The Raveonettes thrust themselves upon the music scene with their trademark “whiplash rock ‘n’ roll” back in 2002 with the phenomenal Whip It On EP like a Velociraptor going for the jugular. Since then they have been kicking out albums with an alarming regularity. Personally I found their first three a tad disappointing: Chain Gang Of Love (2003), Pretty In Black (2005) and Lust, Lust, Lust (2007) were either too bubblegum or lacklustre for my tastes. But then… In And Out Of Control (2009) arrived with the same impact as licking a defibrillator. The run through of ‘D.R.U.G.S’, ‘Breaking Into Cars’ and ‘Break Up Girls’ remains a 12 minute wired frenzy topping a hell of an album. Raven In The Grave (2011) continued the glory with ‘Forget That You’re Young’ showing a new side as well as the usual barracking noise rock of ‘Apparition’. Observator (2012) was darker, more introspective, almost goth-y led by the stunning acoustic based torch song ‘Young & Cold’ and the piano led ‘Observations’. It’s 2 years later, so of course, The Raveonettes have a new album out, called Pe’ahi.
The album retreats from the dark path of Observator turns the noise back on. Not that the album feels like a backwards step, merely a recognisable return to what this band does best: whiplash rock ‘n’ roll. ‘Endless Sleeper’ starts surprisingly quietly with a jaunty riff until the feedback hits. Somewhat low-key, this is a band confident and free of the need to impress. ‘Sisters’ turns the heat up with pounding drums and then… what appears to be a twanging harp… then the chorus hits like a sledgehammer. The Raveonettes are back, baby. ‘Killer In The Streets’ has a riff not a million miles away from a Brit Pop band and brings the bass to the fore for a change. One of the most danceable tracks in their output. ‘Wake Me Up’ has the slower vibe of Observator but with a glossy sheen applied. ‘Z-Boys’ impressed with its slump into silence then dreamy, extended coda. ‘A Hell Below’ sees a tip of the hat to the Jesus & Mary with a classic Raveonettes chorus. ‘The Rains Of May’ rides out in style with a slow start and an almost New Order-ish guitar led back section. ‘Kill!’ is the best song on the album, being one of the most brutal songs in their back catalogue, hitting with a practically industrial atmosphere mixed with techno-ish drums, sounding like a rave in a Hostel movie. The lyrics are the best offered on Pe’ahi by a mile. Eye watering, like vindaloo eye drops. ‘When Night Is Almost Here’ starts with the kind of drone you normally get in Hollywood blockbuster trailers* mixed with a soft lullaby and caressed vocals. ‘Summer Ends’ brings a full colour melody to close on a shining note, like an over-exposed picture.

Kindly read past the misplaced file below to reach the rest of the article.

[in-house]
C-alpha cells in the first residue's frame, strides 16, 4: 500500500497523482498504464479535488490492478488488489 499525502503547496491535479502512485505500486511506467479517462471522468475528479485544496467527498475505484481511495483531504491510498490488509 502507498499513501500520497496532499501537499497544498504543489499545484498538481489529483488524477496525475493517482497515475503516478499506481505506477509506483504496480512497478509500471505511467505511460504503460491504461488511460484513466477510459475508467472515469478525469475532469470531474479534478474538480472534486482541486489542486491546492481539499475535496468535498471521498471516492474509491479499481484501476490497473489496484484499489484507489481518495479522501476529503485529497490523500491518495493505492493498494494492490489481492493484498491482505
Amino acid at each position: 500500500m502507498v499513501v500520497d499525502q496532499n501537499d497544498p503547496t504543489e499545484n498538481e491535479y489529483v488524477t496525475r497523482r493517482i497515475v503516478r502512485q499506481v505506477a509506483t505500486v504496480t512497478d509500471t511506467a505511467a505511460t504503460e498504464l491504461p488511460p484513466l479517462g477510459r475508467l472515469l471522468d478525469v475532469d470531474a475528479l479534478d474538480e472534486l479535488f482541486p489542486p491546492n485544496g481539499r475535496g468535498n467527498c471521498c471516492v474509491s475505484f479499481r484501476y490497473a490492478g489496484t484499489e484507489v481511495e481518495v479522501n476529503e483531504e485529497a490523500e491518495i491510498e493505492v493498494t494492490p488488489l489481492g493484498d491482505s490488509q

The drums are more interesting and varied than normal, production is crisp and interesting. The tone is almost playful while not sacrificing the sunglasses-indoor-cool that you associate with the band. Not as exhilarating as In And Out Of Control or forging new emotional ground like Observator, Pe’ahi instead blends the rock ‘n’ roll skills of the former with the songwriting growth of the latter. This means that while the album is not as immediately striking as those, it rewards with its sheer elan. A confident, sublimely made album that proves that The Raveonettes are one of the slickest, coolest bands on the planet. If you are already a fan, the album will be everything you want and if you are not (yet) a fan, get on board right now!
* “In a world”…DDDDDDMMMMMMMMMMMM